• Cognition and metacognition
  • Knowledge of the task, knowledge of strategies & knowledge of self
  • Metacognition & motivation

 

Daisy Christadoulou: Director of Educator, No More marking & Author

“Assessing Writing with Writing Ages”

  • Many teachers will be familiar with the concept of a reading age, which expresses performance on a reading test as an average age. In this presentation, Daisy Christodoulou explained No More Marking's new Writing Age measure, which reports performance on comparative judgement writing assessments as an average age.
  • The Writing Age provides an intuitive and easy to understand alternative to scaled scores and grades, and also makes it easier to assess a pupil's performance across different year groups, and to adjust for the effects of birth-month.

Jason Lowe (Head teacher, Tarporley High School and Sixth Form College) and Stuart Kime (Director of Education at Evidence Based Education):

“What happened when teachers stopped marking?”

During this presentation the discussed the findings from the “Rebalancing feedback trial” which set out to test the impact of secondary teachers replacing written marking with 3 types of in class feedback:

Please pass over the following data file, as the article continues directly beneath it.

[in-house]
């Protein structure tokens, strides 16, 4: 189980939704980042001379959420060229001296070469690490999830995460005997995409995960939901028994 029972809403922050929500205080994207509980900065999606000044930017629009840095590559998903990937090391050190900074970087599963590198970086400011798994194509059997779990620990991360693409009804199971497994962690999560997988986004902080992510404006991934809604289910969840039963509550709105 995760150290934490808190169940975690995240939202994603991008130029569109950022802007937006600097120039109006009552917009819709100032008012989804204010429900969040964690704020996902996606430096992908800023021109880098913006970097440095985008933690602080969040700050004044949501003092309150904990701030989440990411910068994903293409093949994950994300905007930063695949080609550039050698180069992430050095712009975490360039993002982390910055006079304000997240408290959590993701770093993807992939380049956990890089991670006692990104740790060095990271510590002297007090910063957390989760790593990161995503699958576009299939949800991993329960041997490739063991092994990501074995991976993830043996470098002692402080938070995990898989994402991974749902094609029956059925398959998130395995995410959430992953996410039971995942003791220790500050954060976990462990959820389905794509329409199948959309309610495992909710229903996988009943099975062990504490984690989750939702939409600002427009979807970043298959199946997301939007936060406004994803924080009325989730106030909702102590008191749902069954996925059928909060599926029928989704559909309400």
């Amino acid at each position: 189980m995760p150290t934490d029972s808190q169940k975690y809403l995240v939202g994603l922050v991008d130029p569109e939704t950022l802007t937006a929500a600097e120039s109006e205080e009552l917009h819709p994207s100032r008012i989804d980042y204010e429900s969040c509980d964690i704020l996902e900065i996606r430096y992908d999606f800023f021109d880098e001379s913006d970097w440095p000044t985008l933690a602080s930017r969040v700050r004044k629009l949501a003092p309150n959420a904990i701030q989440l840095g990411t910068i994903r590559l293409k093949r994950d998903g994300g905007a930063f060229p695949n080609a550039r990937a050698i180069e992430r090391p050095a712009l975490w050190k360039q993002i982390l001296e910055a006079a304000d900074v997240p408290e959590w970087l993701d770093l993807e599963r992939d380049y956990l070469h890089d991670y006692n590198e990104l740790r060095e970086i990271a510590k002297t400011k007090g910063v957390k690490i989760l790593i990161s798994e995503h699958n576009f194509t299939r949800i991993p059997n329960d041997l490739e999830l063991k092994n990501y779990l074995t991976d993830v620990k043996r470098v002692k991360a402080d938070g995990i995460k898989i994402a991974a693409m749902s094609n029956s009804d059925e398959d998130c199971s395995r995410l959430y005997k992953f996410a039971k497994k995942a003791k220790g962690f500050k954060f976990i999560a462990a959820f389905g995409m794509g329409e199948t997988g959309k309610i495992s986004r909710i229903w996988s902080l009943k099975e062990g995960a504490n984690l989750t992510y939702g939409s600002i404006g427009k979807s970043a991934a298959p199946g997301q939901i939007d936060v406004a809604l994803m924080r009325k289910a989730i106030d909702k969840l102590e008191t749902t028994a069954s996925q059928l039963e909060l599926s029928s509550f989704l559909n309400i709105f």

• Front-ended feedback. Teachers use reflections on previous student work to identify potential strengths and common errors, this was conveyed to students, who created individual checklists before beginning the task.
  • Register feedback: Students give feedback to the teacher when answering the register
  • Strategic sampling: Live sampling / live marking with a visualiser.

 

These sessions were really inspiring and invigorating. They really gave a sense of positivity and momentum for change in education, thoroughly embedded in sound evidence.